LATEST TRIUMPHS IN Electric Ships (Nov, 1933)
Running at highest speed, they necessitated a generating plant capable of producing more electricity than the combined generating capacity of the 154 power stations in the entire states of North Dakota, Mississippi, Wyoming, Nevada, and Delaware.
Something tells me Nevada probably has increased it’s power generating capability since 1933. How many kilowatts do you think the Bellagio or Luxor consume?
LATEST TRIUMPHS IN Electric Ships
Revolutionary Method of Propulsion Used in Gigantic Normandie May Herald Sweeping Change in Transatlantic Travel
By Kenneth M. Swezey
WHEN the 75,000-ton French liner Normandie starts next spring on her first voyage westward, electrical power equivalent to the combined steam powers of the Leviathan, the Majestic, and the Ile de France, will whirl her giant propellers. Electrical machinery will haul her ropes, raise her anchors, guide her helm. A thousand electric servants will watch over every item of comfort and safety of her 3,500 passengers and crew.
Not only will the Normandie be the most completely electrified ship in the world, but she will be the first electrically-driven ship to pit her might against the directly steam-driven ship in the race for transatlantic supremacy.
From the earliest days of the steamship, until about 1907, this race was waged with the help of the constantly developing reciprocating engine. Edged on by the demand for larger and faster vessels, the simple steam engine of a few hundred horsepower grew into a double-and triple-expansion engine of thousands of horsepower, until the maximum was reached in the 40,000-horsepower engines that drove the Kaiser Wilhelm II.
Then came the famous Mauritania with steam turbines, aggregating nearly 70,000 horsepower, coupled directly to her propeller shafts. Dashing across the ocean at better than twenty-seven knots, her example revolutionized shipbuilding, and turbines became thenceforth the rule for the big ships.
The 110,000-horsepower turbines of the record-breaking Bremen and Europa, and the 120,000-horsepower turbines of the Rex, all of which are connected to the propellers through massive reduction gears, represent the most advanced and most powerful propelling machinery entered in the race as it stands today.
With no motive but to provide greater comfort, maneuverability, and speed, the $30,000,000 Normandie is the first liner of the North Atlantic to challenge this long tradition. Instead of spinning her propellers directly, or through gearing, her four mammoth turbines will drive great electric generators.
The electricity from these, in turn, will drive four huge motors coupled to her propeller shafts. With from 160,000 to 200,000 electrical horsepower at the instant command of her engineers, this largest ship ever built is expected to make the crossing between Havre and New York faster than any other merchant ship that ever sailed the seas.
Engineers of the Alsthom Company, Belfort, France, in collaboration with the American General Electric Company, have been laboring for several years over the design and construction of what will be one of the largest and most nearly unique electrical systems ever built for operation on either land or sea.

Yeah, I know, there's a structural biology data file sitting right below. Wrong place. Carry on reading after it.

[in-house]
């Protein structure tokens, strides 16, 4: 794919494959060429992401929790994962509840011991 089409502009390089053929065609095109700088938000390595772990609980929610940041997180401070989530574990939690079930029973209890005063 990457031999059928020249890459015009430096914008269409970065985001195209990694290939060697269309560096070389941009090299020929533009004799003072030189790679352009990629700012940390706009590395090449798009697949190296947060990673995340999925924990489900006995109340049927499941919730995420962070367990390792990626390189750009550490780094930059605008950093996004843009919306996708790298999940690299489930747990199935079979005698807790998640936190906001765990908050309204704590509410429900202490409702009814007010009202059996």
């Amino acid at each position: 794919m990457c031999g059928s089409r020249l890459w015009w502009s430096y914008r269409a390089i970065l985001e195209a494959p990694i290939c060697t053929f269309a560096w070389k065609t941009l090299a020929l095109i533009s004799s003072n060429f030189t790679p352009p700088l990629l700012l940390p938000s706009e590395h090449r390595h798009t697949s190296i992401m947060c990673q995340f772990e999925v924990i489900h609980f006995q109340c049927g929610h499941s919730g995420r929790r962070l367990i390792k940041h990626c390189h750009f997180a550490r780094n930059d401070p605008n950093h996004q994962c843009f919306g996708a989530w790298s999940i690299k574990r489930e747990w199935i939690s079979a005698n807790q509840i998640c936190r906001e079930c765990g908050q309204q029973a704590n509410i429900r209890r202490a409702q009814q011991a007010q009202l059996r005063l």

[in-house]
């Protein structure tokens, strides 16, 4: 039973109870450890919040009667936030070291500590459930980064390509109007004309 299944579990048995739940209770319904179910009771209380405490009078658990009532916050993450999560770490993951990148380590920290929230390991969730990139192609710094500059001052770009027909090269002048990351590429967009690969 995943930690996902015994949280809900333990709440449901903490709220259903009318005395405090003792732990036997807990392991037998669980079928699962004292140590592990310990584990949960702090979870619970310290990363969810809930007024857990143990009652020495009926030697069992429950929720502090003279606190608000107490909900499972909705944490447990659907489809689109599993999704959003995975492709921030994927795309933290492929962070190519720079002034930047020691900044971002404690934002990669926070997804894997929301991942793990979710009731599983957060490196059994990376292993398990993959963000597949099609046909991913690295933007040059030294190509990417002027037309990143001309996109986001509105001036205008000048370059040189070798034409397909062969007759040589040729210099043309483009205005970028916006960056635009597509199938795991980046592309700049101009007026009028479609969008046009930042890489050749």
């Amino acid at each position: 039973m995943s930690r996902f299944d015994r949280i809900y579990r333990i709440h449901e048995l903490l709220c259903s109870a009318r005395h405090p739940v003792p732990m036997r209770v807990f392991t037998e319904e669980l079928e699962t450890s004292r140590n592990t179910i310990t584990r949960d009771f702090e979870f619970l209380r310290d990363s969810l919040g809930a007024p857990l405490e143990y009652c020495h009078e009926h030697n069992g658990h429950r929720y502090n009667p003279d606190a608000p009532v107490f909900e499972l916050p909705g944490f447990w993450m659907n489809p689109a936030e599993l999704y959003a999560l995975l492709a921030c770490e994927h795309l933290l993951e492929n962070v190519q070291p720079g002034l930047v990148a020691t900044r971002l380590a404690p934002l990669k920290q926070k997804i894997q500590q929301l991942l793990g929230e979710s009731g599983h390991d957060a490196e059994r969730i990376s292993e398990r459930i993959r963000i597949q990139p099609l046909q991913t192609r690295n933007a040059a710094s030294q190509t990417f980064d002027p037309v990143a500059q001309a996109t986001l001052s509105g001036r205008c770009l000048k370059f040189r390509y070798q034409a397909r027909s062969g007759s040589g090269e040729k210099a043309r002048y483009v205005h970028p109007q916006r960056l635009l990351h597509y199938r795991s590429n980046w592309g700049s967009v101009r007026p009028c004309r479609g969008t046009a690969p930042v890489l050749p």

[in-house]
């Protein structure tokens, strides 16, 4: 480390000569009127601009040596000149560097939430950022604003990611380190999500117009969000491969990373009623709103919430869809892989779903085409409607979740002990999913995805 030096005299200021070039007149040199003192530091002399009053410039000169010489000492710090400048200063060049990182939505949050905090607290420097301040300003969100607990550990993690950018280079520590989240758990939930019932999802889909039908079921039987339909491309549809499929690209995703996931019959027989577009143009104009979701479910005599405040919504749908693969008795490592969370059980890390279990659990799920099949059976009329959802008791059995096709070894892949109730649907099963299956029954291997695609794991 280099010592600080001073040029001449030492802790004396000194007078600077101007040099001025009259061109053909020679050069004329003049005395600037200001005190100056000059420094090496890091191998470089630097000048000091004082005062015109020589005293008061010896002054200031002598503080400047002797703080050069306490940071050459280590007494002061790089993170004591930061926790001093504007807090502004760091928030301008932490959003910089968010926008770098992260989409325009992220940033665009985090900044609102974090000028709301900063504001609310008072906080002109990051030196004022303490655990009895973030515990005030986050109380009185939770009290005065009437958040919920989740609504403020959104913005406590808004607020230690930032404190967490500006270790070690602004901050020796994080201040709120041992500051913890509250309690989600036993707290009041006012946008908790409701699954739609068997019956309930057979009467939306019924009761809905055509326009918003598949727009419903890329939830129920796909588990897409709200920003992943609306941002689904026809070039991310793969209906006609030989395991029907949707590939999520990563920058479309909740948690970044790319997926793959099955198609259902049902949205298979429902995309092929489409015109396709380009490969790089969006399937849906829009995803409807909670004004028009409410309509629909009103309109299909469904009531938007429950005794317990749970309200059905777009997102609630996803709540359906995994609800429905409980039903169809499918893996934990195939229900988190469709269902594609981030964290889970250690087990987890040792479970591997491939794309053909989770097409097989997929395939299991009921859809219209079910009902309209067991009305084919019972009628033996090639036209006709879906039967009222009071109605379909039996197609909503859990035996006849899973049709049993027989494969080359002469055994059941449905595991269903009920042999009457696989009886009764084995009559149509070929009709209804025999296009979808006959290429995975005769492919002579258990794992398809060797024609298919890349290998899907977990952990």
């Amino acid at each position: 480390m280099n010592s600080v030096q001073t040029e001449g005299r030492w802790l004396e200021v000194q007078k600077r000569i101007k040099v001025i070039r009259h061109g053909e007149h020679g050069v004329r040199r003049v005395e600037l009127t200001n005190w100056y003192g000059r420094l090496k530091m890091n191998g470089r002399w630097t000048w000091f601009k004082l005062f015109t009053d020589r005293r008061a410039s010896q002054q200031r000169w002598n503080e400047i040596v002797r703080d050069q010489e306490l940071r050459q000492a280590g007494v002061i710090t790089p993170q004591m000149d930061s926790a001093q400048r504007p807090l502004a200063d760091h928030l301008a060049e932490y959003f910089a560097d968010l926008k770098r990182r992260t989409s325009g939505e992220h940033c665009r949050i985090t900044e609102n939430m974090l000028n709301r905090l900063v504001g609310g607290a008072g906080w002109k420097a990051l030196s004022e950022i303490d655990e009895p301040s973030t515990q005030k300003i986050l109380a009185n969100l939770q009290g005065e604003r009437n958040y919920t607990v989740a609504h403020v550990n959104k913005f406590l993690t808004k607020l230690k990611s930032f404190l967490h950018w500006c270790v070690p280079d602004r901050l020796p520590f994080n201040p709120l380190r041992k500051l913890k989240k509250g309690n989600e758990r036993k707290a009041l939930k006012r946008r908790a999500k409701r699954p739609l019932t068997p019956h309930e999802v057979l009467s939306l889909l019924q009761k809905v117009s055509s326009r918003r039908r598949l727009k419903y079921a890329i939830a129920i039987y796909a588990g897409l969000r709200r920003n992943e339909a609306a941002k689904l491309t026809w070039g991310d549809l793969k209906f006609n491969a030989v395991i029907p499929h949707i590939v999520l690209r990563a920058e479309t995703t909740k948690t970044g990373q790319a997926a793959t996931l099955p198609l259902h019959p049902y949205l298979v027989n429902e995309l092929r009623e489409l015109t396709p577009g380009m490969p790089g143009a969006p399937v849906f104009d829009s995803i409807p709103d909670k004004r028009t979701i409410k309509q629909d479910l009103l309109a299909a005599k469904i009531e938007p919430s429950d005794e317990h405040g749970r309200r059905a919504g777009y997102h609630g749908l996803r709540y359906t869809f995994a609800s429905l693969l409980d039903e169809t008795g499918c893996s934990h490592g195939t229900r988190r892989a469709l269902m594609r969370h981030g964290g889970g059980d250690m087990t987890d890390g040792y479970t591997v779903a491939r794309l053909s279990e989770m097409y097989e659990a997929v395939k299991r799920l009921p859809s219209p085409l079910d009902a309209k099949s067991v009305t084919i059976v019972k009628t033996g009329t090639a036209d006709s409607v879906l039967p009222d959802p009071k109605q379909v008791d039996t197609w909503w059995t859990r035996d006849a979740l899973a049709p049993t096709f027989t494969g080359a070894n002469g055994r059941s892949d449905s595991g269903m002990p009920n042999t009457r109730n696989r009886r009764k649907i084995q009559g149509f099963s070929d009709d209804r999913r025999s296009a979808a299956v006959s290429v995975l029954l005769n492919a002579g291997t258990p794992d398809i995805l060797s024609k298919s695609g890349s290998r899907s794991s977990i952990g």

TO DRIVE this monster ship, four motors had to be built, each more than twice as powerful as any motor used for any purpose on land, and more than seven times as powerful as the most powerful steam locomotive that was ever built.
To supply these giant motors with current required a still greater feat of engineering. Running at highest speed, they necessitated a generating plant capable of producing more electricity than the combined generating capacity of the 154 power stations in the entire states of North Dakota, Mississippi, Wyoming, Nevada, and Delaware. Four huge turbogenerators, with a maximum capacity of 42,750 kilowatts each, were finally constructed to meet this demand.
THEN came the problems of lighting, heating, cooling, ventilating, cooking, running, elevators, operating winches and capstans, of providing current for hundreds of miscellaneous electrical devices needed for the safety and comfort of a great superliner. No modern hotel on land, no community, could boast such extensive electrification as had been planned for this ship. Merely to supply these auxiliaries, six additional turbo-generators, totalling 18,000 electrical horsepower, had to be included in the plans.
When the Normandie is ready for her first crossing, she will represent not only the triumph of the electric ship but also the most complex and complete utilization of electricity for human service in existence today.
To see at first hand some of the wonders of this latest trend in merchant shipbuilding, the writer recently made a tour of inspection of the turbo-electric Queen of Bermuda, the most modern and luxurious electric liner in present service.
Under the guidance of engineers and electricians, I saw propellers being put through their motions, gyro-compasses spinning, water-tight doors clanging shut in response to distant signals, cargo being hoisted, food steaming in giant ovens, the great rudder responding to invisible impulses from the bridge. The maze of steam piping of the steamship of a few years ago was conspicuously absent. Wherever there was light or heat, or work being done, or delicate devices operating for the ship’s safety, electricity, conducted through copper wires, was in command and doing all the work.
IT happened that my visit was on the morning of sailing, when deck officers and engineers were preparing to give the motors a turn-over, to make certain that the propelling machinery was in perfect order.
Before an immaculately groomed main switchboard, deep in the engine room, the chief electrician and the staff chief engineer, with several white-overalled assistants, stood waiting at attention. Suddenly, over the soft purring of idling turbines, came the clanging of the bridge telegraph: port outboard propellerâ€”slowâ€”ahead!
Immediately an assistant had answered the signal, an electrician was slowing turning one of the two large nickled wheels which, through an intricate automatic relay system, control the entire operation of the turbines and propelling motors. In a matter of several seconds, turbines had been speeded, the port outboard motor slowly turned over, and a signal returned to the bridge that the operation had been completed.